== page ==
Native Son: Everyday Miracles

Do you believe in miracles? I mean…other than the obvious ones, like surviving a little drive up Hwy 75 in Dallas on any given Friday. I mean little miracles, everyday miracles; those events that do indeed occur in spite of astronomical odds against them. Things that happen for seemingly no reason.

I don’t know about you, but I see them all the time. Every day. Every single day of my life. I am literally swimming in miracles. As a matter of fact, too many to mention in a short article, so I’ll just list:

My Top Ten List of Miracles That Happened This Week

1. I, in fact, did survive a drive up…and down…Hwy 75 in Dallas on a Friday. (Okay, I admit, that was an easy one.)

2. I personally witnessed the driver of a Corvette use a turn signal.

3. I was emotionally transported 45 years and 900 miles back through time and space to a high school crush simply by inhaling the aroma of a roadside Narcissus blossom.

4. The East Texas sky mesmerized me one day, completely captivating my mind and rendering my body useless. More effective than Harry Potter’s Patrificus Totalus spell.

5. I personally witnessed a person in the Walmart parking lot assist an elderly lady who could not find her car. They wandered around for a few minutes, and eventually spotted the car by hitting the wrong button on the key fob, which opened the hatch.

Continued Below

6. A simple whiff of a precocious Mexican plum blossom was enough to evoke a decades-old memory with Mike Shoup, owner of Antique Rose Emporium. I was struggling to describe the fragrance of the Mexican plum flower at his place near Brenham, Texas, when he suggested, “a warm tortilla, fresh out of the oven.” I’m still not sure whether it really smells like that, but it always will to me.

7. I witnessed a grown man make a telephone call on a banana…and I answered it.

8. I saw a patch of resurrection fern (Polypodium polypodioides) covering a limb on an Oak tree in Jefferson, Texas. On the north –shady– side of the limb, the fern was green and lush. On the south –sunny– side, it was shriveled and desiccated. It’s amazing to me that there’s no doubt the recent rain will have brought the shriveled side back to green glory.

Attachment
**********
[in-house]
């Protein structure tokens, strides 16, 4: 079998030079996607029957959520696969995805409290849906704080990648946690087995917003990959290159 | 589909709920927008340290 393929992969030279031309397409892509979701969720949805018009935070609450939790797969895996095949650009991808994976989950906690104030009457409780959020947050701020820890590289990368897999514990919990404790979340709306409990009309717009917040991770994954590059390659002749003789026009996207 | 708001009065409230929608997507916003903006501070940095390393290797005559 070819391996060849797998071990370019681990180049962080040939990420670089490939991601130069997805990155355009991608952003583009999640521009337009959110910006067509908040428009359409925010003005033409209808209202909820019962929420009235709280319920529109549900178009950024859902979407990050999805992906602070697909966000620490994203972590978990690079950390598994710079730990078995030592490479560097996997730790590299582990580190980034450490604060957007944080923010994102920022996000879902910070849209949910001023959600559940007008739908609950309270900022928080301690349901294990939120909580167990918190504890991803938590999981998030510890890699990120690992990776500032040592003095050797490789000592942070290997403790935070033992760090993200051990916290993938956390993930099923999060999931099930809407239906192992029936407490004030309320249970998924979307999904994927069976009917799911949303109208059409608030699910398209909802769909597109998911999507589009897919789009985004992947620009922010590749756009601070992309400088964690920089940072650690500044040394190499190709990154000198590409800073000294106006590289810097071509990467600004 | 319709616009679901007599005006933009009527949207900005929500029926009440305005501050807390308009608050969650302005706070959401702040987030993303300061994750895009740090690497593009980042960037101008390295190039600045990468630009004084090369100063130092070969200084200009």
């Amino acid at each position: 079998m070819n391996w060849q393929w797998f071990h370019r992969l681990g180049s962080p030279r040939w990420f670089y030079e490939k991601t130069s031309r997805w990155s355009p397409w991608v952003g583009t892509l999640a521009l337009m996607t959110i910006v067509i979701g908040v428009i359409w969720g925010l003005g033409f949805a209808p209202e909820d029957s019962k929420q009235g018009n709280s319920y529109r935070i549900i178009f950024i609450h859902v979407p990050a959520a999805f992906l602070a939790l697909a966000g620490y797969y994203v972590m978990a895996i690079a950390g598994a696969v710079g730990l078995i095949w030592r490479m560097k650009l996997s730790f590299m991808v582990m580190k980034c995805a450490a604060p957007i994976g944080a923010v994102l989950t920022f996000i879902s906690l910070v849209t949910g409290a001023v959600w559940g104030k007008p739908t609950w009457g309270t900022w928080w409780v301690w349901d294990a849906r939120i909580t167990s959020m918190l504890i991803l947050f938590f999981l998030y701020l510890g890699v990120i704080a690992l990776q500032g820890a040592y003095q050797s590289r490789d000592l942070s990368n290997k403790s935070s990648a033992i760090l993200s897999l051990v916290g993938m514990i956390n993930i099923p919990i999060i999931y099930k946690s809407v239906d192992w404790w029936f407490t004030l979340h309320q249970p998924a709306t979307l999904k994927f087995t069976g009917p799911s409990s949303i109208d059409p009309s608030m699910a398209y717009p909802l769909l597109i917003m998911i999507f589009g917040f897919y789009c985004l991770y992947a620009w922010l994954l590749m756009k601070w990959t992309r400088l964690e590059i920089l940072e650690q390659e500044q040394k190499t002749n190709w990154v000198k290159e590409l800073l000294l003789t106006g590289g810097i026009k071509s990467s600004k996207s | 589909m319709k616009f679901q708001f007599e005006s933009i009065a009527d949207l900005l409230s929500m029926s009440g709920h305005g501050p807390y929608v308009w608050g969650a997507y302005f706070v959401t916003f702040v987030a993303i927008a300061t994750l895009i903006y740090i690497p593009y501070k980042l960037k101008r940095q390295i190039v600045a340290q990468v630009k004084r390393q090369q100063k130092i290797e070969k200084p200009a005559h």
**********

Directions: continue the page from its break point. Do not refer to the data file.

9. I got to witness two of my horticultural heroes, Greg Grant and Dave Creech, shoot the bull about trees, shrubs, ecosystems, and administrators. Both were hobbling a bit from various leg issues (not poking fun…I got my own problems), but full of knowledge, humor, perspective, and hope for this world.

10. I witnessed Greg Grant demonstrate the proper way to graze on lawn weeds…in this case, some kind of cress. And yes, I accepted the offer and it was actually really tasty!

Bonus miracle! I recently acquired –for FREE–a small collection of hard, acorn-shaped, organically-created, little ovules. Each of these little ovules contains a stunning amount of genetic coding, a myriad of chemicals, and built-in sensors that detect cold, heat, and the imbibition of dihydrogen monoxide. When a critical mass is detected, a series of chemical reactions occurs which sets into motion a non-reversible process which, given favorable environmental conditions, results in a self-sustaining, sixty foot-tall, oxygenic photosynthesis machine that produces carbohydrates by the incalculable trillions. (A surprising side effect of this process is the release of both pure oxygen and dihydrogen monoxide into the atmosphere.) Over time, each single machine will replicate itself more than a million times, with slight variations that will eventually introduce features that will prove favorable to future machines. Eventually, the machine will fail, but in doing so, will provide sustenance to its progeny, which will replicate the aforementioned series of events again in perpetuity.

I think maybe most people have gotten too accustomed to everyday miracles. It’s kind of like folks in Maine getting used to lobster…or should I say, “Lobstah.” Right now, somewhere up around Bangor, there’s a teenager saying, “Really Mom? Lobster again? Can’t we have some Spamburger Helper?”

Amazing things are happening around us every day, if we open our eyes and hearts to them. What’s your everyday miracle?


Come and visit me at the Longview Arboretum! Bring your friends and family out for a little jaunt and we will make you feel right at home. We are open Wednesday through Saturday 10 AM to 5 PM and Sunday noon to 5 PM during the winter. I’ve got a lot of projects going on so you might find me out in the garden all covered in this glorious red dirt!

I need a road trip! Let me know if you’d like me to come and speak to your group sometime. I’m low maintenance, flexible, and you know I like to go just about anywhere. No city too big; no town to small. Just send me an e-mail at and we’ll work something out.

Posted by Steven Chamblee
Back To Top